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Minority Rights and Human Rights

Minority Rights and Human Rights The Rights of Minorities: A Commentary on the European Framework Convention for the Protection of National Minorities edited by Marc Weller; Oxford University Press; pp 688,

Civil liberties

Minority Rightsand Human Rights

The Rights of Minorities: A Commentary on the European Framework Convention for the Protection of National Minorities edited by Marc Weller; Oxford University Press; pp 688, £ 95.

Human Rights Law by Merris Amos; Hart Publishing; pp 503, £ 50 bk, £ 22.50 pbk.

International Law: Cases and Materials

by Donald K Anton, Penelope Mathew and Wayne Morgan; Oxford University Press; pp 995, £ 42.99.

Introducing Human Rights: An Overview Including Issues of Gender Justice, Environmental and Consumer Law;

South Asia Human Rights Documentation Centre; Oxford University Press; pp 261, Rs 195.

A G NOORANI

I
ndia is the world’s largest democracy but also the one and only democracy in which the existence of minorities, including the very concept of minorities, is denied by a major political party which was the ruling party only two years ago – the BJP and its mentor the RSS. Its highest court, the Supreme Court, has, after a series of illiberal rulings, made observations, which came close to the RSS-BJP outlook on minorities.

The RSS and the BJP both disapproved of the establishment of the Minorities Commission pleading that a human rights commission was preferable, as if the two conflict. Their rejection of minorities was evident. The inarticulate major premises underlying the rejection has been laid bare by the RSS supremo K S Sudarshan. He holds that “every individual was born a Hindu and it was the religious rituals of various religions like ‘sunnat’ and baptism that made one Muslim or Christian” (Organiser, January 2, 2006), Christians and Muslims are converts from Hinduism.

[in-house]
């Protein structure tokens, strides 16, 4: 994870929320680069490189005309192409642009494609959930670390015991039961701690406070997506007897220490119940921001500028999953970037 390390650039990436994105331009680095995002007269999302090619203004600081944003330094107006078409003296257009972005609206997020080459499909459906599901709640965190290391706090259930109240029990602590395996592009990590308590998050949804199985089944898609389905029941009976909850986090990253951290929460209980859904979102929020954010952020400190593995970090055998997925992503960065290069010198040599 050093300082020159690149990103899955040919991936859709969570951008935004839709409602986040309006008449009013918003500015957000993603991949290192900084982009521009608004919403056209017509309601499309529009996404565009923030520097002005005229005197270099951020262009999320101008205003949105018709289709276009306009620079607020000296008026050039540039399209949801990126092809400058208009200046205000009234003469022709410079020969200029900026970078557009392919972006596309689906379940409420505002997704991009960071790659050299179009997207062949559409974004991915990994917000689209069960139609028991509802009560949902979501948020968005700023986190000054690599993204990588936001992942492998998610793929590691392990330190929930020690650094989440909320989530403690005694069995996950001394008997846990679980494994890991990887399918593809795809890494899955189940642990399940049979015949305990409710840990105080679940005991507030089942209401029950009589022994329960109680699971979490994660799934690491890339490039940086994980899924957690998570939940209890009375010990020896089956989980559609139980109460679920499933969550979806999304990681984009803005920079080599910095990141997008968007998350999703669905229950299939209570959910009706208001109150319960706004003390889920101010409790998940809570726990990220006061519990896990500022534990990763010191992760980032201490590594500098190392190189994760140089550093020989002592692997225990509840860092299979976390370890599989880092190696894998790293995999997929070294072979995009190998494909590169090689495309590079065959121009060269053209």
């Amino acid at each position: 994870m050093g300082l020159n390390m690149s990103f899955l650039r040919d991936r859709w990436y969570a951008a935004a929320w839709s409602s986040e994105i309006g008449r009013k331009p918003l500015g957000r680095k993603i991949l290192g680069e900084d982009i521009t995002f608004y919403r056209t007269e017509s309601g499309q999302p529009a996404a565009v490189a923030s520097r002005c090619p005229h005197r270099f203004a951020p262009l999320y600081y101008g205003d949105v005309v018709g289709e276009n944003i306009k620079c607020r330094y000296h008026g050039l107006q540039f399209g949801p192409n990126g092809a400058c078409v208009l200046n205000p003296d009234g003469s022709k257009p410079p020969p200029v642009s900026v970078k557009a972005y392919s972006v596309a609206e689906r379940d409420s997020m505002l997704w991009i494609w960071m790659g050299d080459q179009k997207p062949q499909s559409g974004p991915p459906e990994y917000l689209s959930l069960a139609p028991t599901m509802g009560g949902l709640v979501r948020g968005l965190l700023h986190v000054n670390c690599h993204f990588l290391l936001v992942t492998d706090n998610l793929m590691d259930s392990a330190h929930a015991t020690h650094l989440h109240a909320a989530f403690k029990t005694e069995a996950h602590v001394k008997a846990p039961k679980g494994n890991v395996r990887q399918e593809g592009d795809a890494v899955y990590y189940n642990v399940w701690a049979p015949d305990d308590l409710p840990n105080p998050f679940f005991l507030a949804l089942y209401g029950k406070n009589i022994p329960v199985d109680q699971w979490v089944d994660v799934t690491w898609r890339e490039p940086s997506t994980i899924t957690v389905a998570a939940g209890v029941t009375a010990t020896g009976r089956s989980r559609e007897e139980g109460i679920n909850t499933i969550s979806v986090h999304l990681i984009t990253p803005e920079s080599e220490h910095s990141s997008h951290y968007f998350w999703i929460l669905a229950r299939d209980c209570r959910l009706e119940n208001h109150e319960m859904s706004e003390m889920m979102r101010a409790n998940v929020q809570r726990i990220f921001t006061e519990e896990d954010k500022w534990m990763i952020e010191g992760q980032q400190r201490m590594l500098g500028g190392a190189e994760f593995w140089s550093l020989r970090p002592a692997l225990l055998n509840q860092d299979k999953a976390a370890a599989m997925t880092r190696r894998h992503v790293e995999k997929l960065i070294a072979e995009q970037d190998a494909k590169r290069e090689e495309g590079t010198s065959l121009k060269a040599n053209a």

They must be brought back to the fold “Indianised” (read: Hinduised) (Indian Express: February 13, 2006).

Murli Manohar Joshi said, “all Indian Muslims are Mohammadiya Hindus, all Indian Christians are Christi Hindus. They are Hindus who have adopted Christianity and Islam as their religion”. He was president of the BJP when he said this (Sunday Observer, January 13, 1991).

All this is well known though very many in the mainstream media, print and electronic, prefer to treat BJP leaders as heroes. “Your yatra will not be divisive and you will reach out to Muslims?” the anchor and founder of a leading TV channel asked L K Advani on April 15, 2006. When such soothing words are obligingly put in his mouth by people who do not wish to know better, he could only answer in the affirmative.

However what is disturbing is the fact that in a judgment delivered on August 8, 2005, a Bench of three judges of the Supreme Court – chief justice R C Lahoti, justices D M Dharmadhikari and P K Balasubramanyam – made observations of scant relevance to the decision of the case but which exposed an outlook the RSS would not disown. (Bal Patil vs Union of India and Anr (2005) 6 Supreme Court Cases 690).

The petitioners asked for a writ directing the union to notify the Jains as a minority under the National Commission for Minorities Act, 1992 as several state governments had done under their respective minority commissions acts. They lost, rightly, in the high court as well as the Supreme Court. In law the matter has to be considered “statewise”. Yet the Supreme Court proceeded to make observations such as these: “The group of Articles 25 to 30 of the Constitution (protection of right to culture, language and autonomy of minorities’ educational institutions) as the historical background of the Partition of India shows, was only to give a guarantee of security to the identified minorities and thus to maintain the integrity of the country. It was not in the contemplation of the framers of the Constitution to add to the list of religious minorities…The Constitution has accepted one common citizenship for every Indian, regardless of his religion, language, culture or faith…The constitutional ideal is to create social conditions where there remains no necessity to shield or protect rights of a minority or majority. The abovementioned constitutional goal has to be kept in view by the minorities commissions set up at the central or state level. Commissions set up for minorities have to direct their activities to maintain the integrity and unity of India by gradually eliminating the minority and majority classes” (emphasis added). How, pray?